Except that this device is not fictitious. They might not call it a smelloscope, but CBC News was using it nonetheless to measure that unpleasant consequences of Toronto’s ongoing municipal strike:
Ah, the wonders of modern science. Is there nothing in fiction that does not eventually get turned into reality?
In addition to my primary Internet connection, I also use a cable modem for backup, and also for large downloads. Earlier month, I downloaded a fair amount of data. Today, when I visited Wikipedia (using the Rogers connection), I was confronted with a rather strange message:
I suppose I should appreciate the warning. I feel a little more ambiguous about the method in which it was delivered: my Web page request was intercepted by a transparent proxy, which then wrapped the page in question inside a frame. Apart from potentially breaking the page (indeed, as a result all links that I clicked on in this page afterward appeared with the Wikipedia URL showing on top) it also raises a whole host of privacy and other issues.
Now in my case, it’s a matter of seconds to switch back to my primary connection, which is straight to a backbone provider (MCI), with no ISP acting as an intermediary. But others may not enjoy the same luxury.
I was 6 years old 40 years ago today, visiting family in Romania with my parents. I did not really appreciate this moment (hey, I already read Jules Verne, isn’t going to the Moon a perfectly natural thing to do?) but I did see the first landing of a human being on another celestial body on television.
I received a notice from Rogers Cable in the mail this morning, about their decision to shuffle some channels about in the cable lineup. The notice is a little confusing: two stations are moved from channels 61 and 69 to 95 and 96, but does this mean that they are becoming digital-only stations? 95-96 do exist as analog cable channels, but Rogers never used these high channel numbers in the analog lineup, so I am not sure. I am concerned because I am not a fan of proliferating set-top boxes and remotes, so I remain a happy analog cable customer for now… but I fear that the beginning of the end is near, and set-top boxes will soon be inevitable.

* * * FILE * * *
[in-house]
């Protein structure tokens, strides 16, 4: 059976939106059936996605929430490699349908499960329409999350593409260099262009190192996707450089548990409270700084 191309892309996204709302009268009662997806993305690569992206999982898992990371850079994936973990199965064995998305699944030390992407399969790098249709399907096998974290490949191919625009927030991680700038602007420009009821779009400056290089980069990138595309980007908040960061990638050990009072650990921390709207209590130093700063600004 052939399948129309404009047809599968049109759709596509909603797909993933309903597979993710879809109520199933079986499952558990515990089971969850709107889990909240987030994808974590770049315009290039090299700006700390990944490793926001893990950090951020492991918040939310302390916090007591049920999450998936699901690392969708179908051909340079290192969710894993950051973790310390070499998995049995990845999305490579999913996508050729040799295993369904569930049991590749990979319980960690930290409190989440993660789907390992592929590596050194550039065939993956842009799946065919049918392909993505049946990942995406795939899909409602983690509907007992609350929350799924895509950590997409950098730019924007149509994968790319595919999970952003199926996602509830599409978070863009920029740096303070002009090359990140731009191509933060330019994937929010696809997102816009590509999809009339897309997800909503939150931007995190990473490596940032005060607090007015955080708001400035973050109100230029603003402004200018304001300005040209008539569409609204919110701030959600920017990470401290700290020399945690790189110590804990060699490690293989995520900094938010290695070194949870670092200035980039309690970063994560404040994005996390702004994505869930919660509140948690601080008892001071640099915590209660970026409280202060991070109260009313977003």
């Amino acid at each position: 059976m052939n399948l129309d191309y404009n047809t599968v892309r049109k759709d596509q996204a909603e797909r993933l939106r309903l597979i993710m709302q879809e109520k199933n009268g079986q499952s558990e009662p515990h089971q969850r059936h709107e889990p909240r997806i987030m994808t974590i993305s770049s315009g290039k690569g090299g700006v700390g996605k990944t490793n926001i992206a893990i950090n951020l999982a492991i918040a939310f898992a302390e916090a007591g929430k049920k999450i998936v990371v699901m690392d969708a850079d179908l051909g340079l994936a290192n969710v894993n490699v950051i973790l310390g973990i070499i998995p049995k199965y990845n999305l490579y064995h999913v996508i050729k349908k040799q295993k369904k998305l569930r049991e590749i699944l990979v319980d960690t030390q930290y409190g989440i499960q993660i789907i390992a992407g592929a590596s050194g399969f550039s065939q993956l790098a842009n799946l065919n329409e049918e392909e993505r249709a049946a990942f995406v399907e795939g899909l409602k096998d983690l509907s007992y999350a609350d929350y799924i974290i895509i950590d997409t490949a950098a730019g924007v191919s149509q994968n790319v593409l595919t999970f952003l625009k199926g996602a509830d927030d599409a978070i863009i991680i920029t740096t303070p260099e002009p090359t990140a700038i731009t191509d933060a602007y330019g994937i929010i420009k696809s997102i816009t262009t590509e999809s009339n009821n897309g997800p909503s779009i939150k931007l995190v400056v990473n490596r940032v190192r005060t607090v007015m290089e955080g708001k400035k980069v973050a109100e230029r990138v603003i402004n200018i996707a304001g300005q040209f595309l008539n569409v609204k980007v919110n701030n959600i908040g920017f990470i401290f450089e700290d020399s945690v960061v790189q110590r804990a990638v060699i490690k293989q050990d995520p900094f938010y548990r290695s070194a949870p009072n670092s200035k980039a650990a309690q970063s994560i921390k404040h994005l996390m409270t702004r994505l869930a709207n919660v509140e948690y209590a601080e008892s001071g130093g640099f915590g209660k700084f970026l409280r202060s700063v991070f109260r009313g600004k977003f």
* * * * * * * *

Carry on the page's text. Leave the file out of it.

But I am even more concerned about another change: the station on channel 64, WPBS from Watertown, is altogether being removed from the lineup, to be replaced by a PBS channel from Detroit. Rogers has done this in the past, replacing US network channels that were coming to us from Watertown with their Detroit equivalents, and I can’t say that we are better off with that change. However, WPBS is special: it has many supporters, even many volunteers in the Ottawa area, and the channel has been serving the Ottawa valley faithfully for many decades.
Rogers claims that they’re doing what they’re doing in response to customer demand. Forgive my French but… piss off, will ya? Months ago I phoned Rogers about a simple problem, namely that the audio on several analog channels (including music channels) is missing either the left or the right channel (yes, I checked, it’s not my equipment.) You’d think that a company concerned about their customers would fix such a simple and embarrassing technical issue. But they didn’t. So I can perhaps be forgiven if I call their sad little excuse a flat out, unadulterated, shameless lie.
Forty years ago this morning, Apollo 11 was launched: Neil Armstrong and Buzz Aldrin were on their way to land at Mare Tranquilitatis, in the most significant journey in human history to this date.
The scary part is that this year also marks the 37th anniversary of the last trip to the Moon, indeed the last voyage by a human being beyond low Earth orbit.